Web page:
This article is paid for by Kevin Pearson, candidate for the Louisiana Public Service Commission.
Throughout his life, Kevin Pearson has been active in his community. He was president of the Slidell Rotary Club and a board member of the East St. Tammany Chamber of Commerce, Florida Parishes Juvenile Detention Center and Leadership Northshore. But he had never truly considered politics until 2007.
That year, Pearson’s daughter was a high school senior who had her eye on attending LSU. Pearson was proud, but he knew Louisiana ranked at the bottom of most national lists that ranked education, the economy and quality of life.
“I just kept thinking that my daughter was going to go to LSU, get a degree and then move to Texas to get a job,” Pearson recalled. “We were seeing it time and time again. We provide a good education, then that person moves to places where they can get jobs paying a considerable amount more than what we had in Louisiana. That really stuck with me.”
At the same time, several of Pearson’s friends and colleagues urged him to consider running for a seat in the state Legislature. Pearson took their encouragement as a sign that he should throw his hat in the ring. He did so as a latecomer, but made it to the runoff, where he won by 50 votes.
That sparked a career in which Pearson served in the Louisiana House of Representatives from 2008 to 2019. During that time, he was appointed chairman of the House State Retirement Committee. He also was a member of the Louisiana Republican Legislative Delegation and Louisiana Rural Caucus.
Now, Pearson is shifting gears and is running for the District 1 seat on the Louisiana Public Service Commission. If elected, Pearson said some of his key goals include working to provide safe and affordable utilities for all residents, expand broadband Internet access across the state, work with companies to provide more wind and solar utility services and ensure that all utilities are able to respond quickly to service outages and natural disasters.
“The people deserve a representative who stands up for them,” Pearson said. “The companies are entitled to make a profit. There’s no question about that. But we need to look at some of the policies to make sure the citizens’ utility bills aren’t going through the roof. I believe the companies may have had more representation than the individuals. I think there is a balance that is needed and I think I can help bring that to the PSC.”
Pearson said he wants to work with utility companies, but will not be swayed by them. He said he will not take campaign contributions before or after the election from any company that the PSC regulates.
“If we regulate them, I don’t want to be influenced,” he said.
Rather, Pearson said he would approach his PSC role by evaluating each issue on its merits and hearing from all sides before making final decisions. One topic he expects the PSC to evaluate in the future is the use of alternative energy sources, such as solar and wind power. Pearson said he has already spoken to some utility company officials who are excited about the possibilities of these relatively new forms of power, which are often cheaper and more environmentally-friendly.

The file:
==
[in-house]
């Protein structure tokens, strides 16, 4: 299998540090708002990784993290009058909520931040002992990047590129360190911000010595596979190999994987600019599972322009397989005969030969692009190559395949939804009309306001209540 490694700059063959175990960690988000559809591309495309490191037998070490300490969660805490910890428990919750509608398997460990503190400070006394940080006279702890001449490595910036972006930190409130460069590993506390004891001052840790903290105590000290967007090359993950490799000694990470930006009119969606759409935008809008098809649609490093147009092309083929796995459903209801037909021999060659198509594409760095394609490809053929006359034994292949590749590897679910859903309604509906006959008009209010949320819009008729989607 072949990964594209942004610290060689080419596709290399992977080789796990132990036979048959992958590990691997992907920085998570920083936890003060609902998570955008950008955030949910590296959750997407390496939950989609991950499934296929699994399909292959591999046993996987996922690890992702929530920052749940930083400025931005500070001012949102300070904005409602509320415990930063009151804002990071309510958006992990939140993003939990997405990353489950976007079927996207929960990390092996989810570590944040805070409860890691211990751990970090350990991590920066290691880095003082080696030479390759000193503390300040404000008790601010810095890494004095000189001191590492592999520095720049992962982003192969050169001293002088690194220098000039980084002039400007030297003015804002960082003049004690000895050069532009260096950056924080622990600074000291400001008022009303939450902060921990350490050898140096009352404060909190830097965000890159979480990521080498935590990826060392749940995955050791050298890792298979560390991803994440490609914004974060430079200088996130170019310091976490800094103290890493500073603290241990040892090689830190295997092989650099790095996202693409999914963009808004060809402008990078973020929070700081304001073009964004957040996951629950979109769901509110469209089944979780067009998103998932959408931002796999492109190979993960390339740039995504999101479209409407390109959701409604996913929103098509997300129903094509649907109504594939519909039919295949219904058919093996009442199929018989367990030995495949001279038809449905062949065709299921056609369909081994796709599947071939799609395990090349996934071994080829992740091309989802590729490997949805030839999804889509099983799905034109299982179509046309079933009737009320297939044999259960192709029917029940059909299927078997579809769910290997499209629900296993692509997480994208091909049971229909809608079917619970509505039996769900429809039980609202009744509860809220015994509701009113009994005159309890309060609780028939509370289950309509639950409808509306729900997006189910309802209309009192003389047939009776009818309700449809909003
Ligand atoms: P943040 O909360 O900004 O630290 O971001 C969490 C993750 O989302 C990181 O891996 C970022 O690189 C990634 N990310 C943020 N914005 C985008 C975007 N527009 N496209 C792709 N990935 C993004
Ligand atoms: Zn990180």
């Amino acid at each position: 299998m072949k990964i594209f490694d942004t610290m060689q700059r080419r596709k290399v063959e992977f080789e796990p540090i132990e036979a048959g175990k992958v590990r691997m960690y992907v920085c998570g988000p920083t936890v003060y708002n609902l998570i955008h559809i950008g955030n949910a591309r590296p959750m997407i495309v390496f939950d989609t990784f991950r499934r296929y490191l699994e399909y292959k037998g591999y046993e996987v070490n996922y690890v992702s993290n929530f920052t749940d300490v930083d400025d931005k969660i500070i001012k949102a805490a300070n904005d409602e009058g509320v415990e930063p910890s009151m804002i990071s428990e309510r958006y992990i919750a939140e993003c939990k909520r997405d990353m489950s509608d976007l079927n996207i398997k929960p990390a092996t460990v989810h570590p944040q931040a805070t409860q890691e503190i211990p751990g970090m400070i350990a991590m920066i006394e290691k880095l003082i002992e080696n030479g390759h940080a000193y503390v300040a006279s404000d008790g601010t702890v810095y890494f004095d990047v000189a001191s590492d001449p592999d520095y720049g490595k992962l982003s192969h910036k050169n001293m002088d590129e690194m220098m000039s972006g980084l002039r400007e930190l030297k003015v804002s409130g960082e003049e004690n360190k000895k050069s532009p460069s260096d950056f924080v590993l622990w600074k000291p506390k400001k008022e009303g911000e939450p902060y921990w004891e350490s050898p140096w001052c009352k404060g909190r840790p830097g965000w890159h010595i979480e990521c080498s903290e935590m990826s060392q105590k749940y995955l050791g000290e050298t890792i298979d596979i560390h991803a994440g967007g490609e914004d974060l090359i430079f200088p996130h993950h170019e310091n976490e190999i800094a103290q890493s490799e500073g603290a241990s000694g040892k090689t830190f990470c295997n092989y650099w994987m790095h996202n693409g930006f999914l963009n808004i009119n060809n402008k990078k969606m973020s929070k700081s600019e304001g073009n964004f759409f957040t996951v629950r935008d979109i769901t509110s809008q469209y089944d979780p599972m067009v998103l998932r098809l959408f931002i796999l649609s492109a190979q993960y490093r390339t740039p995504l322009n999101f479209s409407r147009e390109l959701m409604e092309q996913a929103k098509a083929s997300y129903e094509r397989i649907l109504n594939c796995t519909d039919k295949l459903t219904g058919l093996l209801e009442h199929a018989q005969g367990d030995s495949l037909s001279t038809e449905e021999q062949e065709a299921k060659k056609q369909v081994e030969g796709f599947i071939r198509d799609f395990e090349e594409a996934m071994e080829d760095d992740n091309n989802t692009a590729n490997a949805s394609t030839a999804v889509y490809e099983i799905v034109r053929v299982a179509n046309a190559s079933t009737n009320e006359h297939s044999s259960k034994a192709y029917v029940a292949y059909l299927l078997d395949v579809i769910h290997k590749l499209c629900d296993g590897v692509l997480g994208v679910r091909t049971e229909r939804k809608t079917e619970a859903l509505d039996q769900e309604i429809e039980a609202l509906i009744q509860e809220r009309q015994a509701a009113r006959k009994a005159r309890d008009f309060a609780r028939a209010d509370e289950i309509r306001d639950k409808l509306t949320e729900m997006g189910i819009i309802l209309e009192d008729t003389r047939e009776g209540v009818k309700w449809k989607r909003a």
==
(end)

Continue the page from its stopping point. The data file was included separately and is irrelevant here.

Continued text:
“It’s probably safe to say that solar energy and some of the other alternatives will become more prevalent and more adoptable, just because of the cost,” he said. “I’m not against oil and gas by any means. I just would like consumers to have more of a choice when it comes to their utilities.”
Pearson said another objective is to ensure that high-speed Internet is more widely available, especially in Louisiana’s rural areas. He noted that the Internet has become more of a necessity as schools offer virtual learning because of the COVID-19 pandemic.
“I had a lady come up to me from South Plaquemines High School. She was telling me how some students there have to come to the school and park there at night to use the Internet and do their homework,” Pearson recalled. “Kids shouldn’t have to sit in a parking lot to get the Internet. I think that in 2020, it’s part of our educational responsibility to see that everyone has broadband. If an education now requires this, we need to make sure every single student has it.”
Pearson said his lengthy experience in the Legislature has taught him not only the process of getting bills successfully passed, but about the importance of relationships and treating others with respect. If elected, Pearson said he wants to help bring civility to PSC meetings, which have sometimes turned contentious. Whether he is elected to the PSC or not, Pearson said he wants to work to have all of the commission’s meetings broadcast live online and archived for later viewing. As a legislator, Pearson brought and helped pass a similar bill for meetings of the Louisiana Board of Elementary and Secondary Education.
“The biggest lessons I’ve learned are to work with people, have respect for them and work for the good of the people,” he said. “You have to show up and talk to people yourself and help them understand where you’re coming from. You have to listen. I’m not just there to bring home money for Slidell. I’m there to represent my district and help my constituents, but the goal needs to be to improve the state and move Louisiana forward.”
For more information on Kevin Pearson, visit www.votekevinpearson.com.